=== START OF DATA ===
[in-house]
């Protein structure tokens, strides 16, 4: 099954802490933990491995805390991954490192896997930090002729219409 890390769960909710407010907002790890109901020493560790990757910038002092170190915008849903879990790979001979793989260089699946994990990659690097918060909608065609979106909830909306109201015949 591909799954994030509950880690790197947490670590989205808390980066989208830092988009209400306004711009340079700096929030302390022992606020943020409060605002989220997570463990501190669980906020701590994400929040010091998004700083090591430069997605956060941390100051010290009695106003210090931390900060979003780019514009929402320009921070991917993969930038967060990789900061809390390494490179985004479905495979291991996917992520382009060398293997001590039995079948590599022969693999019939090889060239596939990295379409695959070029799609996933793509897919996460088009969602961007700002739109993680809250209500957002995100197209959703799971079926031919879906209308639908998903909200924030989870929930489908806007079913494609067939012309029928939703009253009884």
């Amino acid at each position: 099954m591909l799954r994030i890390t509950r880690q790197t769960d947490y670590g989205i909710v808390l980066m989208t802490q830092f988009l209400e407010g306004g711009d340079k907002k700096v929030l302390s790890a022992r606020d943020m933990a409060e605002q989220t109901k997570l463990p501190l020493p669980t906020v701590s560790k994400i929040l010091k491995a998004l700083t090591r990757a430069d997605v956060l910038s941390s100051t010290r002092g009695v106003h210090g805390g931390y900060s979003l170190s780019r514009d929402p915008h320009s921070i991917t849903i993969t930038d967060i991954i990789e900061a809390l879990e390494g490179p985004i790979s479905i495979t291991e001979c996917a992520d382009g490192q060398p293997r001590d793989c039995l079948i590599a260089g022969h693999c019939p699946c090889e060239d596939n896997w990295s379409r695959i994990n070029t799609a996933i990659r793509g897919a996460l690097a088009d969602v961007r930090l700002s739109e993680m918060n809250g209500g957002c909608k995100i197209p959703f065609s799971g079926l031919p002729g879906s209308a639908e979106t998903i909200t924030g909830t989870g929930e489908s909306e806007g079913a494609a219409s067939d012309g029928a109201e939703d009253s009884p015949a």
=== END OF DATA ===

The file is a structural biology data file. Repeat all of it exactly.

[in-house]
């Protein structure tokens, strides 16, 4: 099954802490933990491995805390991954490192896997930090002729219409 890390769960909710407010907002790890109901020493560790990757910038002092170190915008849903879990790979001979793989260089699946994990990659690097918060909608065609979106909830909306109201015949 591909799954994030509950880690790197947490670590989205808390980066989208830092988009209400306004711009340079700096929030302390022992606020943020409060605002989220997570463990501190669980906020701590994400929040010091998004700083090591430069997605956060941390100051010290009695106003210090931390900060979003780019514009929402320009921070991917993969930038967060990789900061809390390494490179985004479905495979291991996917992520382009060398293997001590039995079948590599022969693999019939090889060239596939990295379409695959070029799609996933793509897919996460088009969602961007700002739109993680809250209500957002995100197209959703799971079926031919879906209308639908998903909200924030989870929930489908806007079913494609067939012309029928939703009253009884």
């Amino acid at each position: 099954m591909l799954r994030i890390t509950r880690q790197t769960d947490y670590g989205i909710v808390l980066m989208t802490q830092f988009l209400e407010g306004g711009d340079k907002k700096v929030l302390s790890a022992r606020d943020m933990a409060e605002q989220t109901k997570l463990p501190l020493p669980t906020v701590s560790k994400i929040l010091k491995a998004l700083t090591r990757a430069d997605v956060l910038s941390s100051t010290r002092g009695v106003h210090g805390g931390y900060s979003l170190s780019r514009d929402p915008h320009s921070i991917t849903i993969t930038d967060i991954i990789e900061a809390l879990e390494g490179p985004i790979s479905i495979t291991e001979c996917a992520d382009g490192q060398p293997r001590d793989c039995l079948i590599a260089g022969h693999c019939p699946c090889e060239d596939n896997w990295s379409r695959i994990n070029t799609a996933i990659r793509g897919a996460l690097a088009d969602v961007r930090l700002s739109e993680m918060n809250g209500g957002c909608k995100i197209p959703f065609s799971g079926l031919p002729g879906s209308a639908e979106t998903i909200t924030g909830t989870g929930e489908s909306e806007g079913a494609a219409s067939d012309g029928a109201e939703d009253s009884p015949a």